Septic System 101
What Are They?
Your septic tank is a key component of your water treatment and recycling system. It serves as a settling basin where solids accumulate and gradually get broken down by bacterial action.
Some of the organic waste (the organic fraction) is actually liquefied by this “natural bacterial decomposition,” however the rest of the waste accumulates in the bottom as a layer of sludge.
Additionally, a small percentage of this waste (mostly fats and oils) may float to the top of the tank to form a layer of semi-solid scum.
How Do They Work?
The population living in metropolitan areas (who have never had the pleasure of maintaining a septic system, or who have never experienced wading in their leachfield, or even had the experience of pumping out their systems) simply flush their toilets and “away go troubles down the drain.” However, most of these people pay a quarterly sewer bill, usually between $75 and $150, for this service.
Those of us living in more rural areas have been forced to learn about the maintenance and working of the sewerage treatment facilities attached to our homes, “the septic systems.” Usually a septic tank is connected to a drainage field or seepage pit of some kind. If properly maintained, a well-designed system will last almost indefinitely. However, if it is neglected for too long a time, it can back up and clog the drainage field. This neglect can result in an expensive excavation and even a replacement of the drainpipes that could cost thousands of dollars.
Since solids will continue to build up at the bottom of the tank, it is imperative that the “septic tank be pumped out periodically.” Remember, the inorganic fraction of the sludge is not biodegradable, if it’s not pumped out, sludge will accumulate until it overflows where it can cause problems in the absorption field.
The frequency of pumping out will depend primarily on the amount of wastewater and solids that go through the system each day. The frequency also depends on how careful you are about not throwing excess fats, rinds, and other similar garbage down the drains. The more solid waste thrown in the system, the quicker the tank will fill up. Heavy flows of water also tend to make the tank fill up more quickly. That is why it is best not to use a garbage disposal in the system when you have a septic tank, and why water should not be left running indiscriminately in sinks or toilets.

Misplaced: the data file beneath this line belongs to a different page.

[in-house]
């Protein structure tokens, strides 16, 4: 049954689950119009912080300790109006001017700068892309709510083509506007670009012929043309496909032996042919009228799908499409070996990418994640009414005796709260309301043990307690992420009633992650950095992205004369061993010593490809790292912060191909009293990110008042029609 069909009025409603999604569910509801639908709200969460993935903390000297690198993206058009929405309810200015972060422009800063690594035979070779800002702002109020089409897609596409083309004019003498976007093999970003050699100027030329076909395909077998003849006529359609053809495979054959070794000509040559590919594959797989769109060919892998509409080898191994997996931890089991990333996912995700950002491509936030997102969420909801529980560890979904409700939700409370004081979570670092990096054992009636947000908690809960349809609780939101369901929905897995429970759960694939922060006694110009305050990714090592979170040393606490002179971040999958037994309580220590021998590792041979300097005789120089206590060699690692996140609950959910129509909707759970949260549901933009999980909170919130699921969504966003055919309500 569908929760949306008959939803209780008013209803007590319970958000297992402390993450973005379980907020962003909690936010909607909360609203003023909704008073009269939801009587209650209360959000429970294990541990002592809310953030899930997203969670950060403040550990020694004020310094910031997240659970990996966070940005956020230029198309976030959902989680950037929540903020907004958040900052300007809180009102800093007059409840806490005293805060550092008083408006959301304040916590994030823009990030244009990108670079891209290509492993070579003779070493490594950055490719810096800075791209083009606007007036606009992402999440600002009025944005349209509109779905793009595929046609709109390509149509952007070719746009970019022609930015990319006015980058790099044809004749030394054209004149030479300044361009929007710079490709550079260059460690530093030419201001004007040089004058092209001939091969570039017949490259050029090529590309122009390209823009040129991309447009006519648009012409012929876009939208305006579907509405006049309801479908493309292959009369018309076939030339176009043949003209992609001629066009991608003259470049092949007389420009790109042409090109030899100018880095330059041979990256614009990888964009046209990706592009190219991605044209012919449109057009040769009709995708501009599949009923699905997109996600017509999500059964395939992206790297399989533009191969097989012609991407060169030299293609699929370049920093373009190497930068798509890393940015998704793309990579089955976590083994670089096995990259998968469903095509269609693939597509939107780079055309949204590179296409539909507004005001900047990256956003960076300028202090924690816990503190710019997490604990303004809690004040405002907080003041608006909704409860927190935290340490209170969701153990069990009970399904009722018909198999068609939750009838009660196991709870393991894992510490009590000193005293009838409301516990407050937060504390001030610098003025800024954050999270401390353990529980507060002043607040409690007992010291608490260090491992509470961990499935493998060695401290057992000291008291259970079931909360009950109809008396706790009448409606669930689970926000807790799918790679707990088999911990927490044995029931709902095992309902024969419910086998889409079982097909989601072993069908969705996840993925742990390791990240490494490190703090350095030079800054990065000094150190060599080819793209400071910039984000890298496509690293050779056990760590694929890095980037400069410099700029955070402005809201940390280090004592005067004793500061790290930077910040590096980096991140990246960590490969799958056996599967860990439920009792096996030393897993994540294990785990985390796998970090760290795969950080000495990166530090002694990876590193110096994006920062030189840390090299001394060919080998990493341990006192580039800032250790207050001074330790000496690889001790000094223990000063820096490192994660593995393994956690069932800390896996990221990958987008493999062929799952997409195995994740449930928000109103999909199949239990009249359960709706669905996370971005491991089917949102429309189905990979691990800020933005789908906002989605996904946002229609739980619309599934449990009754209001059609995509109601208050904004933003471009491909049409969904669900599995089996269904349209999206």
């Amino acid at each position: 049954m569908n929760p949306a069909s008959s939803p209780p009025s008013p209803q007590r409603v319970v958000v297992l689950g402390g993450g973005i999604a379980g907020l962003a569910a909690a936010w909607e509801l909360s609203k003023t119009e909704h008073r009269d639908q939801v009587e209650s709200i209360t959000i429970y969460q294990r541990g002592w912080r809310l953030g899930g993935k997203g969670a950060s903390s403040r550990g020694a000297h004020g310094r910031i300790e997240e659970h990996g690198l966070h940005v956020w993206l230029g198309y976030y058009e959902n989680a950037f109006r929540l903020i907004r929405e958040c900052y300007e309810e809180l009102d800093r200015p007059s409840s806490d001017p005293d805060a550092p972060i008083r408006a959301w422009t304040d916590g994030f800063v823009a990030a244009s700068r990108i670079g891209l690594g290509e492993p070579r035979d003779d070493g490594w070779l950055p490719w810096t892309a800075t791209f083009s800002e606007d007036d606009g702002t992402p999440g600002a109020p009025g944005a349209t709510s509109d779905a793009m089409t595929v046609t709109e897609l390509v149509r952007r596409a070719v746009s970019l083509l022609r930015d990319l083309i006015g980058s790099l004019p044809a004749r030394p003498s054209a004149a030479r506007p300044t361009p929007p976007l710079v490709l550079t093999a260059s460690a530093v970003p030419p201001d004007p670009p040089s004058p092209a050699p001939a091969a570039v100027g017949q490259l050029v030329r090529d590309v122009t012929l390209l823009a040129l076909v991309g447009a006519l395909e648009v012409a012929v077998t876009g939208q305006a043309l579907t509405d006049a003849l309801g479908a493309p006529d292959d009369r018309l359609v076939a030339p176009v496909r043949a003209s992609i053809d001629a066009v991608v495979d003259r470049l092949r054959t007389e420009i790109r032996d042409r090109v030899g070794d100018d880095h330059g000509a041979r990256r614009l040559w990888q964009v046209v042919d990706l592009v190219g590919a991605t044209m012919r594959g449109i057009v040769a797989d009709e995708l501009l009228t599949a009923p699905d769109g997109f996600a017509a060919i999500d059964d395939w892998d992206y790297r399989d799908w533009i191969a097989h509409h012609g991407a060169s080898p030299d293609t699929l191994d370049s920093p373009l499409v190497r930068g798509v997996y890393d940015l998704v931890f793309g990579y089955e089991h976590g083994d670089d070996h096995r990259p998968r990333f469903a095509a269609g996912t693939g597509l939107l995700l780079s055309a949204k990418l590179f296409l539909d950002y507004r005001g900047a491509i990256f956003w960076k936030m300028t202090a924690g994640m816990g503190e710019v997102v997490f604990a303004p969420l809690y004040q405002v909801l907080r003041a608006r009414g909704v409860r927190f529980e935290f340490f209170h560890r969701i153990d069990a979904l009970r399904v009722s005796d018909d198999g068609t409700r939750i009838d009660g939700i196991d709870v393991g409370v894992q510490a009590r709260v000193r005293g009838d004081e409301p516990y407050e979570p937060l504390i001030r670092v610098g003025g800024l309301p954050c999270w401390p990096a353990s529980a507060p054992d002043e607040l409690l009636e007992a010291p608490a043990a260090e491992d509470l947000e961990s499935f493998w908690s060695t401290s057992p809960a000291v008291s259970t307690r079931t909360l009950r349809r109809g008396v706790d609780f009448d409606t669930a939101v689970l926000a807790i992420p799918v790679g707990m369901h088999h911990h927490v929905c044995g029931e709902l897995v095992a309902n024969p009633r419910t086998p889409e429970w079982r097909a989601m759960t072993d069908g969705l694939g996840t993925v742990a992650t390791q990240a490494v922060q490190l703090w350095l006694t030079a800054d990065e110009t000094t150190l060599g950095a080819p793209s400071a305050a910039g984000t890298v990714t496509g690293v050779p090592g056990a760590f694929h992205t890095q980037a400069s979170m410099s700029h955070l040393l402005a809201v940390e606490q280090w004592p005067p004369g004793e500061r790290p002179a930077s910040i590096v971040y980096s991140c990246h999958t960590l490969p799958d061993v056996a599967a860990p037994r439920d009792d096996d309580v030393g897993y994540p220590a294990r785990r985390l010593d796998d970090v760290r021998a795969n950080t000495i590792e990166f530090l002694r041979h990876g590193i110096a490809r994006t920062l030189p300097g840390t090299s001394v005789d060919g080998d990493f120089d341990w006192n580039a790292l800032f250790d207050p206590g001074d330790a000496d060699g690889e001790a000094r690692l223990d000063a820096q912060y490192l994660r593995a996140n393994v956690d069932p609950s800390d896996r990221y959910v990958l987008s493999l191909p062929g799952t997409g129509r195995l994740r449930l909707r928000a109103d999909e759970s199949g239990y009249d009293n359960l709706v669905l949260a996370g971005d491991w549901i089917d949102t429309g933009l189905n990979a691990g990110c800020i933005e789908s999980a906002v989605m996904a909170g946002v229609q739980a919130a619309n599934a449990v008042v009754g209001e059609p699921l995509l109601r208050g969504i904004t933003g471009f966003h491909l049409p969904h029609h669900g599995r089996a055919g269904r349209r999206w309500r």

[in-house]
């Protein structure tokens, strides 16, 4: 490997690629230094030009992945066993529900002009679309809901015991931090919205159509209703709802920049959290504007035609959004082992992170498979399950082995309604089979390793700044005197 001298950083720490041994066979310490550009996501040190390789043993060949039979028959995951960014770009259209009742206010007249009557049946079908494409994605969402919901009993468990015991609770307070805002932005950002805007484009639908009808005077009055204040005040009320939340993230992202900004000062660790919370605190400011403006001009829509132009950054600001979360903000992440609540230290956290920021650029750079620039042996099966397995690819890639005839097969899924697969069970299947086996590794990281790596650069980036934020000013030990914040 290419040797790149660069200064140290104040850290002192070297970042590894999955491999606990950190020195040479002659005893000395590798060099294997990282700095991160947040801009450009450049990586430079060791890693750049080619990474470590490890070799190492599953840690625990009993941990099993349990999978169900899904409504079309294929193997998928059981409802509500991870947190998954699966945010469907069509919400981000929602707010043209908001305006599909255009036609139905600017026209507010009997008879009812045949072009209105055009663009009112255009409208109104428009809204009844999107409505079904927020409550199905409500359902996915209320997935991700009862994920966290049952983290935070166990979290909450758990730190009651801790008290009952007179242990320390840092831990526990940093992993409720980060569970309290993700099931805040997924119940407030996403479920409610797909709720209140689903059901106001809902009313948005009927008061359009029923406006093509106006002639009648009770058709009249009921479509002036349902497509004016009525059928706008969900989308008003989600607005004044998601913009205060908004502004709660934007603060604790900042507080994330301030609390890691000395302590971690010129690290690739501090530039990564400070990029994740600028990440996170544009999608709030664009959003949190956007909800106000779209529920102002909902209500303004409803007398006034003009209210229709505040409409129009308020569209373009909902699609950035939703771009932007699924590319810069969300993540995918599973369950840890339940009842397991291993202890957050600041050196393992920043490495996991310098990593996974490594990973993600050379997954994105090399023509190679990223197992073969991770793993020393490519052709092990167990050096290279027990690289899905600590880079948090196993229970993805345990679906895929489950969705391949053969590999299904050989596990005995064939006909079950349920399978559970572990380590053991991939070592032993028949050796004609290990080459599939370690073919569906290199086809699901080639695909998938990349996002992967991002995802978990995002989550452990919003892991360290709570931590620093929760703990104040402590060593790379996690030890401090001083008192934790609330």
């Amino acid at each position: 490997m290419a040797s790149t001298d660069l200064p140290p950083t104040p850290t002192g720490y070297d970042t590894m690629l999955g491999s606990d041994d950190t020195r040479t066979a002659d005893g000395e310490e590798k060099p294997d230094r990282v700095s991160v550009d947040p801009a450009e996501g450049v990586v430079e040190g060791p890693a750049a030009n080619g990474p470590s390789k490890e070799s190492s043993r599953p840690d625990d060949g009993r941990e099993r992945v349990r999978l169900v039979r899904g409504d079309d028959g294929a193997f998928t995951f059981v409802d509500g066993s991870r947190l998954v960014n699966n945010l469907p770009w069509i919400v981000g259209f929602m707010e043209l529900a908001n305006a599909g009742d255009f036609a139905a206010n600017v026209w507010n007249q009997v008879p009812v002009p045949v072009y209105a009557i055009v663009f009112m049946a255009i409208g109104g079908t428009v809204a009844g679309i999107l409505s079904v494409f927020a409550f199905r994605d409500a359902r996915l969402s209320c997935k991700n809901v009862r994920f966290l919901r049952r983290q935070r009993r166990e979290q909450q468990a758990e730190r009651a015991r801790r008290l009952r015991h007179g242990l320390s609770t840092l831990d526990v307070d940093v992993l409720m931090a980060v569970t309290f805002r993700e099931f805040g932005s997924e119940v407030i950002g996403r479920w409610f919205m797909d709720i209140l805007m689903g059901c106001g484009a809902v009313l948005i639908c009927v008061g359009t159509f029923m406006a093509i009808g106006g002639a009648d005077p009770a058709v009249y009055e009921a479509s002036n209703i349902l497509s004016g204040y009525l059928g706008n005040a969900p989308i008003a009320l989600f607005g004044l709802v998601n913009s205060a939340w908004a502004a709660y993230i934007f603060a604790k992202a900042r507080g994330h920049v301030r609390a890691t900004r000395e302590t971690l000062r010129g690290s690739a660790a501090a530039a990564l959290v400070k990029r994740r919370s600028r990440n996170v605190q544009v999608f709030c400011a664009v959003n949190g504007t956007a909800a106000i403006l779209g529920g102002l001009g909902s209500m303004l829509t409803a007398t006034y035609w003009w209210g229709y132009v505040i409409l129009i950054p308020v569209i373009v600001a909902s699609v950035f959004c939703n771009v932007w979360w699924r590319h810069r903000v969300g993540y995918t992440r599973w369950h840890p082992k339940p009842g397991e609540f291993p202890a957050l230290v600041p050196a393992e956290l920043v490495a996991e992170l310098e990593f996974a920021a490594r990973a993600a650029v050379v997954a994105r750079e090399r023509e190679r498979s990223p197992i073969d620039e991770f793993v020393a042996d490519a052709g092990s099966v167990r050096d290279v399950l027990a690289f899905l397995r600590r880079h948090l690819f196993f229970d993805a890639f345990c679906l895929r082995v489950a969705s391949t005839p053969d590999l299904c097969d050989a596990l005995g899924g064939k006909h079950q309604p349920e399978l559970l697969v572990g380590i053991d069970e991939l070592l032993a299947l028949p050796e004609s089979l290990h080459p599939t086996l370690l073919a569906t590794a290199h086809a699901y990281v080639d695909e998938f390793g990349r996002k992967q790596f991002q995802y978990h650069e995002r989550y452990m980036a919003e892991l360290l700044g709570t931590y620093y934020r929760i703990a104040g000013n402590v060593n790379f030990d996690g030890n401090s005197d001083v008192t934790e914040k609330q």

It is important to get the septic tank cleaned before the sludge level gets high enough so that any of the solid material at the bottom, or the semi-solid scum at the top, can flow out into the drainage field. This will quickly clog the drainage pipes and the soil into which they drain. If this happens, the only cure would be to dig up and replace the entire drainage field. Another option would be to treat the drainfield with the bacteria found only in PRO-PUMP™. These special microbes have been proven effective for over 20 years to remediate percolation problems in soil with organic build-up (if the soil is plugged up with inorganic solids, biological additives will not work). Please remember that PRO-PUMP is a natural product and needs some time to work. Unlike chemicals, which are harmful to the environment, the natural and safe bacteria in PRO-PUMP multiply over time.
Make certain there are live bacteria in your system at all times. The bacteria’s job is to digest all organic waste matter in the system. If there is no bacteria in you system, it will simply act as a holding tank for your waste. If it becomes full, natural digestion will not occur. That is when the system backs up.
Bacteria are killed off or inhibited because of:
- Excessive quantities of detergents, laundry waste, bleach, household chemicals, and caustic drain openers.
- Garbage disposal grinds, which substantially increase the accumulation of solids. Even though they are mostly organic, they break down slowly and can cause problems before they completely break down.
- Disposal of items not biodegradable in the system (plastics etc.)
- Disposal of excessive amounts of grease and fats, which are biodegradable but need particular types of bacteria to digest them efficiently. Oil and grease-degrading bacteria can help with this.
- Disposal of cigarette butts, sanitary napkins, which are also biodegradable but are not readily decomposable.
- Too many people using a smaller/inadequate or failing system.
If you have no bacteria in your system and you add enzymes to the system, it simply will not help and your system will still not work. Enzymes are simply catalysts produced by bacteria. If there are active bacteria in your system, why use enzymes?
From time to time, you should add “100% naturally occurring LIVE BACTERIA” to your system. Do not add just any kind of bacteria. Call Advanced Septic Pumping Service, your septic professional. They can add bacteria that contain aerobic, facultative, AND anaerobic bacteria to address all conditions in your septic tank and absorption field.